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The Clean Economy Act Is a Breakthrough for Virginia and the South

With the enactment of the Virginia Clean Economy Act, signed into law by Governor Ralph Northam this past Sunday, Virginia has become the first state in the American South to commit to 100 percent zero-carbon electricity. This is a big step forward for a state where laws and regulatory hurdles have previously created serious challenges and limitations for deploying renewable energy.

Until last Sunday, Virginia, like many states in the American South, did not have any binding clean energy target. And this move to a 100 percent mandate is a particularly big deal given that the few renewable portfolio standards that have been passed in the region were typically much less ambitious than those in the West, Northeast or even the Midwest.

Compounding this situation, local governments, businesses, and other entities faced hurdles in purchasing renewable energy for themselves, such as constraints on the amount of on-site solar that could be installed in any utility’s service territory.

This has now all dramatically changed.

The Virginia Clean Economy Act provides a breakthrough for the many entities throughout the state that have been striving to transition to clean energy. In addition to lifting key constraints on solar installations, local governments, businesses, and others will now have the opportunity to support and collaborate with their local utilities in their shared goals of achieving 100 percent clean energy.

With the country’s attention largely focused on the COVID-19 pandemic, enactment of this law amid the ongoing crisis provides a reminder that the climate crisis remains on the horizon despite COVID-19. It is also a reminder that, where possible, policy makers can and should continue to take steps to address this longer-term threat, particularly as they create plans for stimulus and recovery efforts to build a more resilient and healthy society.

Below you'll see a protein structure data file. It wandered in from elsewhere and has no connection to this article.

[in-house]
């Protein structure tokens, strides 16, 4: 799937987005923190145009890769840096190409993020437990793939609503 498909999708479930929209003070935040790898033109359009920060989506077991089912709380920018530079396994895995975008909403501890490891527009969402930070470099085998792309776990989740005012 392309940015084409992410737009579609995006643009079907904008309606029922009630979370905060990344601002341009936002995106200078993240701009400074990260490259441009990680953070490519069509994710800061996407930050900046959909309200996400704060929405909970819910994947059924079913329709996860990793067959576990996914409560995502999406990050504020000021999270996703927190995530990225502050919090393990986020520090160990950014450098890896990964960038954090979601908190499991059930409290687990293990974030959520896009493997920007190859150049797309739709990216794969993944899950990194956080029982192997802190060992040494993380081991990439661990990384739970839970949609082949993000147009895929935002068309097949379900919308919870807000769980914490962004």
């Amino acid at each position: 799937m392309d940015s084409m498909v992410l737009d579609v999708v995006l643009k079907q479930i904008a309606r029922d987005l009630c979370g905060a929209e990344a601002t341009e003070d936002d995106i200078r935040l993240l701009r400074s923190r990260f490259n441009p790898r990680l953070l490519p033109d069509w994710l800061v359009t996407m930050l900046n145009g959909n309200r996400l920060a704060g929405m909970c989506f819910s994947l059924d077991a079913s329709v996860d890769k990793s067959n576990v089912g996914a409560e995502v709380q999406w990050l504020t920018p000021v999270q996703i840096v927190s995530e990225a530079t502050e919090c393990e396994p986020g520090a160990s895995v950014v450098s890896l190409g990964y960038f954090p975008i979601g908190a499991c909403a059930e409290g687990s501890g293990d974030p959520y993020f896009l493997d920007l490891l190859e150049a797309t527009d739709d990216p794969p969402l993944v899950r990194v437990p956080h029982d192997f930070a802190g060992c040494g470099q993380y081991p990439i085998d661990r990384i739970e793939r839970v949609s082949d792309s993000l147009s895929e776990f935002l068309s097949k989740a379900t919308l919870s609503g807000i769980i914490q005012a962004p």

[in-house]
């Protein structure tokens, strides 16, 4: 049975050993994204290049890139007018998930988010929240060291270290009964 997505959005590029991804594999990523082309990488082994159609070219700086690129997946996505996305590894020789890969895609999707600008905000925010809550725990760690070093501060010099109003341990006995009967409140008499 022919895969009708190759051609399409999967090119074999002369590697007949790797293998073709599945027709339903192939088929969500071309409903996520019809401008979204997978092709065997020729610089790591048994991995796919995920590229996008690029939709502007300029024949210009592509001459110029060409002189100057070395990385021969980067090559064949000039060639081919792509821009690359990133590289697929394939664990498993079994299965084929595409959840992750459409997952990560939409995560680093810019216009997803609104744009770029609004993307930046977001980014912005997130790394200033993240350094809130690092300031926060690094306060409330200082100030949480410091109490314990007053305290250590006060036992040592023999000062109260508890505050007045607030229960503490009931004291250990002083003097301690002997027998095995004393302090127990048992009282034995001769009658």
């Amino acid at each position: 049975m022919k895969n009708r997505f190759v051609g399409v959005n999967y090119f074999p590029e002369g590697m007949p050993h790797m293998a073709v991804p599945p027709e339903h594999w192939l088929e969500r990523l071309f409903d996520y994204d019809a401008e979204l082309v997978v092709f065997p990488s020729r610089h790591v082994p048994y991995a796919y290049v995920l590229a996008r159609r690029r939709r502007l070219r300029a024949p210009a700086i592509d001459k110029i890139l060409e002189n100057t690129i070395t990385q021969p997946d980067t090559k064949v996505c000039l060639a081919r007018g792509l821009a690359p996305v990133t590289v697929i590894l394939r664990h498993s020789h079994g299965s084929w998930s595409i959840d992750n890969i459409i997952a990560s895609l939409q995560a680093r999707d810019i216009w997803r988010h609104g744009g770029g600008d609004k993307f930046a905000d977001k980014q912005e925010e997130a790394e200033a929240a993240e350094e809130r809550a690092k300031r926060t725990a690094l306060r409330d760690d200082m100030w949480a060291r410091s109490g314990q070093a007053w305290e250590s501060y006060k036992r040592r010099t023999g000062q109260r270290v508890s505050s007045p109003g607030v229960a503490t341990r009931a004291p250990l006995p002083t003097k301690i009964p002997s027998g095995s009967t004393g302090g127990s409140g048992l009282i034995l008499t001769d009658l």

Virginia’s Clean Energy Transition Leadership

The Clean Economy Act makes Virginia the ninth US state or territory to mandate a move to 100 percent clean electricity. Passed by the Virginia Legislature in March, the act sets a 2050 deadline for achieving a zero-carbon grid. Utilities Dominion Energy and Appalachian Power are required to be 100 percent carbon-free by 2045 and 2050 respectively. The law is even more aggressive in phasing out coal, requiring closure of nearly all coal-fired plants in the state by the end of 2024.

The transition to clean energy will include energy efficiency requirements, a cap-and-trade program, offshore wind generation, and solar and distributed energy generation. In parallel, the act will also fund job training and renewable energy programs in historically disadvantaged communities.

“Virginia is a prime example of the bottom-up climate leadership around the country being demonstrated by a growing number of cities, states, utilities, and other subnational entities, as documented in the Accelerating America’s Pledge report,” explains Wendy Jaglom, manager for the America’s Pledge initiative at Rocky Mountain Institute. “While we wait for federal leadership on climate, this is exactly the kind of expanded ambition and commitment needed to build the foundation for a comprehensive, all-in climate strategy that gets us on a path in line with the goals of the Paris Agreement.”

 

Impact on Virginia

Until now, Virginia laws and regulations have created numerous challenges and limitations for procuring renewable energy in the state. Aside from a few exceptions, customers are required to purchase their electricity directly from a handful of utilities operating in the state. However despite wind and solar being the cheapest form of new generation in the United States, the renewable energy programs and offerings that the utilities have created consistently came at a premium to electric bills. In addition, previous state laws also placed a cap on the amount of renewable energy that could be implemented within the state, relegating these renewable options to small, pilot programs.